Then came the lead article entitled "America the Theocracy" by John Sugg. As a pastor familiar with the subject, I turned to the article with considerable interest.
I became disappointed and frustrated, however, when I realized how this article was eviscerated by the omission of salient information and burdened by the admission of spurious facts. I was first struck by the lack of proper distinctions being made and the misleading juxtaposition of statements, names, and ideas. Frankly, I found myself feeling like Servatius: trying to figure out if it was a poorly thought-out hit piece, or an example of what can result from sloppy reporting and really bad detective work.
So I am writing because I care about truth and because I care about good journalism. More pointedly, I am writing because I care about what Mr. Sugg said about the church to which I am united, and because I care about Creative Loafing.
First let me say what I am not doing:
I am not agreeing with Christian Reconstructionism. In fact, I whole-heartedly disagree. Though my fellow Calvinists and I may have some similar presuppositions to our theology, we do not end up in the same place. I, like the Reconstructionists, have a view that sees Jesus as Lord over all creation. But God's creation is made up of a series of overlapping pluralistic societies. My duty as a Christian, and citizen, is to ensure justice for all. The Bible (to which I give final authority) and the US Constitution tell me so.
I am not saying that Mr. Sugg has missed the whole point. I am aware and deeply troubled with the theocratic (or theonomic) trends of Christians in this country. I am deeply concerned as a spiritual guide to God's people; and I am concerned with its effect in my own denomination -- the Presbyterian Church in America. But I am also concerned as an American citizen. Frankly from both perspectives, I am tired of the deliberate mixing of God's glory and Old Glory.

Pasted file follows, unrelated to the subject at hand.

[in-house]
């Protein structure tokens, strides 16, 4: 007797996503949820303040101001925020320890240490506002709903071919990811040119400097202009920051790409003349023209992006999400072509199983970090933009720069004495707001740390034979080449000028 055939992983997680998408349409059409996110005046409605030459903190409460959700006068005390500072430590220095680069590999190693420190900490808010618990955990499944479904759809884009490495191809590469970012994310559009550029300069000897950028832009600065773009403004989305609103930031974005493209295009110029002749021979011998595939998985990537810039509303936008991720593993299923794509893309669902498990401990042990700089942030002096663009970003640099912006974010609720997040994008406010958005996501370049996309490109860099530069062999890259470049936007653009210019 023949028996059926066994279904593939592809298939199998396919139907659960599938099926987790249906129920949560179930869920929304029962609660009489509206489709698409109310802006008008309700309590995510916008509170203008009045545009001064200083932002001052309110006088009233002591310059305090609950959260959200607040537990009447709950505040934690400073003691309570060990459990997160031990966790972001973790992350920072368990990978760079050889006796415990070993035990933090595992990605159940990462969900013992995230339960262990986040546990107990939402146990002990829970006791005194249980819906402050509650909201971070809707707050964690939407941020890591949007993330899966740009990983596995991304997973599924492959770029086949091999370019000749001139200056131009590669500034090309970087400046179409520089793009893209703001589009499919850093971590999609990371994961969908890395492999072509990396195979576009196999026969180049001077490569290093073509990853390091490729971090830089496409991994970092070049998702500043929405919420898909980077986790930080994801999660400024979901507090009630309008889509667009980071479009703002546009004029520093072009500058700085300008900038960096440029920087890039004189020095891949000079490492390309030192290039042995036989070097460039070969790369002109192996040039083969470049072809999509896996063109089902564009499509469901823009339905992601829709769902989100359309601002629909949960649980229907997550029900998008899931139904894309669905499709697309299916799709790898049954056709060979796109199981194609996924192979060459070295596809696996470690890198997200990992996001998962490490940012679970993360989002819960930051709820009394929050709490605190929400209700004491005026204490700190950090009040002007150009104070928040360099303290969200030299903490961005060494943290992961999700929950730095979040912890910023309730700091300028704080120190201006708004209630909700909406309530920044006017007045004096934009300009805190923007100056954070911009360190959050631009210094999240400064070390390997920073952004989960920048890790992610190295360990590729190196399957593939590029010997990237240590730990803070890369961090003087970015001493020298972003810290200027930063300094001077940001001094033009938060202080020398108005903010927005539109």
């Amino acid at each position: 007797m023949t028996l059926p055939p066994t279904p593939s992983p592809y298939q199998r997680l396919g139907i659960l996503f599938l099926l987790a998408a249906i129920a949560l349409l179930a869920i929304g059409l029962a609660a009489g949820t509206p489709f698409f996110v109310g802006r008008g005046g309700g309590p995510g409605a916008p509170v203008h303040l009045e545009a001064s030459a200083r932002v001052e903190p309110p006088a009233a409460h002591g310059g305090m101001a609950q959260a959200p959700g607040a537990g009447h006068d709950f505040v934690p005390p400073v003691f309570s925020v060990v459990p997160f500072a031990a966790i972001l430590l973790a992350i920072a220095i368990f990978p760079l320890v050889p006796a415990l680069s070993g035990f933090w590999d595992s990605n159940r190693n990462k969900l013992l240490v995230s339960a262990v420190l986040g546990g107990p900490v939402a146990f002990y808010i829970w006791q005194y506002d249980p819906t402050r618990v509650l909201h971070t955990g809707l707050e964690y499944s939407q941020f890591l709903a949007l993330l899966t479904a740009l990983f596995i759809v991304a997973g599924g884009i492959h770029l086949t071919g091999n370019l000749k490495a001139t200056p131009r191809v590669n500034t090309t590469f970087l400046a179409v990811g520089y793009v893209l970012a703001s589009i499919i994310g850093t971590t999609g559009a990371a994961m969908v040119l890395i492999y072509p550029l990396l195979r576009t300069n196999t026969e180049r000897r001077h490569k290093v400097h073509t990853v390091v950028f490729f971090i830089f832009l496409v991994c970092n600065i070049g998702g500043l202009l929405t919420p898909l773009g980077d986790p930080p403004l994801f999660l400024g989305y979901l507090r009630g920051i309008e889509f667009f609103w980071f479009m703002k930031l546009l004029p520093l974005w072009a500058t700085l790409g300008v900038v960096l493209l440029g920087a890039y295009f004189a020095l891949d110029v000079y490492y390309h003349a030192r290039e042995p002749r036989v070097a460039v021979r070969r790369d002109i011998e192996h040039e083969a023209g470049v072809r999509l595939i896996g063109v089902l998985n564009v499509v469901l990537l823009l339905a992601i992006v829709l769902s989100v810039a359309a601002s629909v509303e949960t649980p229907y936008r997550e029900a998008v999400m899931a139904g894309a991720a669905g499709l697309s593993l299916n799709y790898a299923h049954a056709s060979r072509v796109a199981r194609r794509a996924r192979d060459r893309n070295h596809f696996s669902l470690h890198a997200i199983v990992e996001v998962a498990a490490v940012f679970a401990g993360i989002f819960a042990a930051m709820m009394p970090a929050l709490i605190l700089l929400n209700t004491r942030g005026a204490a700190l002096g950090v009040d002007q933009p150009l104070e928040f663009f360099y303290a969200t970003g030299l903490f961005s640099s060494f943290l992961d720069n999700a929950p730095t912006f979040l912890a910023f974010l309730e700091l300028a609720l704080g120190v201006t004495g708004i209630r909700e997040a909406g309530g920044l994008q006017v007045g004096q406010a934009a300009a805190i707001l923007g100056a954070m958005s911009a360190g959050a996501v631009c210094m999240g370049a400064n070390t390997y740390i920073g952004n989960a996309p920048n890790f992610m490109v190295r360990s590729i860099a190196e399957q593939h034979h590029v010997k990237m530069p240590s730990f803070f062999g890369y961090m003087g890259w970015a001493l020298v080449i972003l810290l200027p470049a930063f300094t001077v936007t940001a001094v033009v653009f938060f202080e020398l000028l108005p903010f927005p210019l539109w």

I am not lobbing grenades from the Christian Right. People who know me would laugh at the thought of me being a spokesman for such a thing.
So that's what I am not doing. Here is what I am trying to do. I want to clarify where Mr. Sugg's article was mistaken or misleading. Let me start with the easy stuff -- at least for a pastor anyway.
Mr. Sugg did not communicate the important nuances of the theological perspectives he was defining and using. Describing the theological framework theocrats used to move forward, Sugg said that they "preached the gospel of "post-millennialism,' meaning that it was Christians' job to take over the world and impose biblical rule.
I have never heard of his definition of post-millennialism. The New Schaff-Herzog Encyclopedia of Religious Knowledge has a kinder, gentler definition. "Through the Church the Gospel gradually permeates the entire world and becomes immeasurably more effective than at present." There are a slew of theologians who hold a post-millennial view and are lauded by people in all denominations: A.A. Hodge (who founded Princeton Seminary), B.B. Warfield, Jonathan Edwards; and in the early centuries of the Church, you can add Origen, Eusebius, Athansius, and Augustine. In fact, Dr. Martin Luther King Jr. would be best described as holding this view. King held that Christian life was a holistic realization of the kingdom of God wrought by our hard work and God's good grace. I would not word it as "taking over the world to impose biblical rule."
Sugg got some theological and denominational categories simply wrong. Speaking of the origins of dominion theology, Sugg wrote: "Thus was born dominion theology, sometimes dubbed covenant or kingdom theology." As a graduate of Covenant Theological Seminary, I am confident that covenant theology describes the continuity between the Old and New Testaments and God's promise of relationship to his people. It has very little to do with the Church and politics. Covenant theology frames the theology of Anglicans, Episcopalians, Methodists, Catholics, and Presbyterians.